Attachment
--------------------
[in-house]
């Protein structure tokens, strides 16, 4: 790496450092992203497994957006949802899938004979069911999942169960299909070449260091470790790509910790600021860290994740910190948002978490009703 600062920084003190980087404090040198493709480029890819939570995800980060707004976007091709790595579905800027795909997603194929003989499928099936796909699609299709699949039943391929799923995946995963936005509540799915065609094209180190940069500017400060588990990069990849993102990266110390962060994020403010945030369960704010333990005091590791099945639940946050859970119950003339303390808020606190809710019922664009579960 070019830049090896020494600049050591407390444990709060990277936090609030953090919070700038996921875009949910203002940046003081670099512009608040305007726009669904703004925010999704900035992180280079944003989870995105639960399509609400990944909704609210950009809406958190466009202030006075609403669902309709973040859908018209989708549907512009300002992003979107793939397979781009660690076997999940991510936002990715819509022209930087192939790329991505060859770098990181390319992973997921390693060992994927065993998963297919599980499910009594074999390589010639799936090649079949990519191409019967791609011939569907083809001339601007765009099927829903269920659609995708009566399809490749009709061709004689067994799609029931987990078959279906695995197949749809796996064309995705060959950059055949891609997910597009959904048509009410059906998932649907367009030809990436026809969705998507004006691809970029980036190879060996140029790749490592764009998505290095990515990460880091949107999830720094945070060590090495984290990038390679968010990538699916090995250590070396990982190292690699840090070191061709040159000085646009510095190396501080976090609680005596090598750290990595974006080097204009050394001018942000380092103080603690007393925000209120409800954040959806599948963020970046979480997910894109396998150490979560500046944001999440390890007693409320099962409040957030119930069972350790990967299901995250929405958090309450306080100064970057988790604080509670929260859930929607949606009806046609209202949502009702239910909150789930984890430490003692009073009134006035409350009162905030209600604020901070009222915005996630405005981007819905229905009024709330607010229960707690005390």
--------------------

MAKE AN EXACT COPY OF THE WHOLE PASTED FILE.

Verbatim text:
[in-house]
């Protein structure tokens, strides 16, 4: 790496450092992203497994957006949802899938004979069911999942169960299909070449260091470790790509910790600021860290994740910190948002978490009703 600062920084003190980087404090040198493709480029890819939570995800980060707004976007091709790595579905800027795909997603194929003989499928099936796909699609299709699949039943391929799923995946995963936005509540799915065609094209180190940069500017400060588990990069990849993102990266110390962060994020403010945030369960704010333990005091590791099945639940946050859970119950003339303390808020606190809710019922664009579960 070019830049090896020494600049050591407390444990709060990277936090609030953090919070700038996921875009949910203002940046003081670099512009608040305007726009669904703004925010999704900035992180280079944003989870995105639960399509609400990944909704609210950009809406958190466009202030006075609403669902309709973040859908018209989708549907512009300002992003979107793939397979781009660690076997999940991510936002990715819509022209930087192939790329991505060859770098990181390319992973997921390693060992994927065993998963297919599980499910009594074999390589010639799936090649079949990519191409019967791609011939569907083809001339601007765009099927829903269920659609995708009566399809490749009709061709004689067994799609029931987990078959279906695995197949749809796996064309995705060959950059055949891609997910597009959904048509009410059906998932649907367009030809990436026809969705998507004006691809970029980036190879060996140029790749490592764009998505290095990515990460880091949107999830720094945070060590090495984290990038390679968010990538699916090995250590070396990982190292690699840090070191061709040159000085646009510095190396501080976090609680005596090598750290990595974006080097204009050394001018942000380092103080603690007393925000209120409800954040959806599948963020970046979480997910894109396998150490979560500046944001999440390890007693409320099962409040957030119930069972350790990967299901995250929405958090309450306080100064970057988790604080509670929260859930929607949606009806046609209202949502009702239910909150789930984890430490003692009073009134006035409350009162905030209600604020901070009222915005996630405005981007819905229905009024709330607010229960707690005390």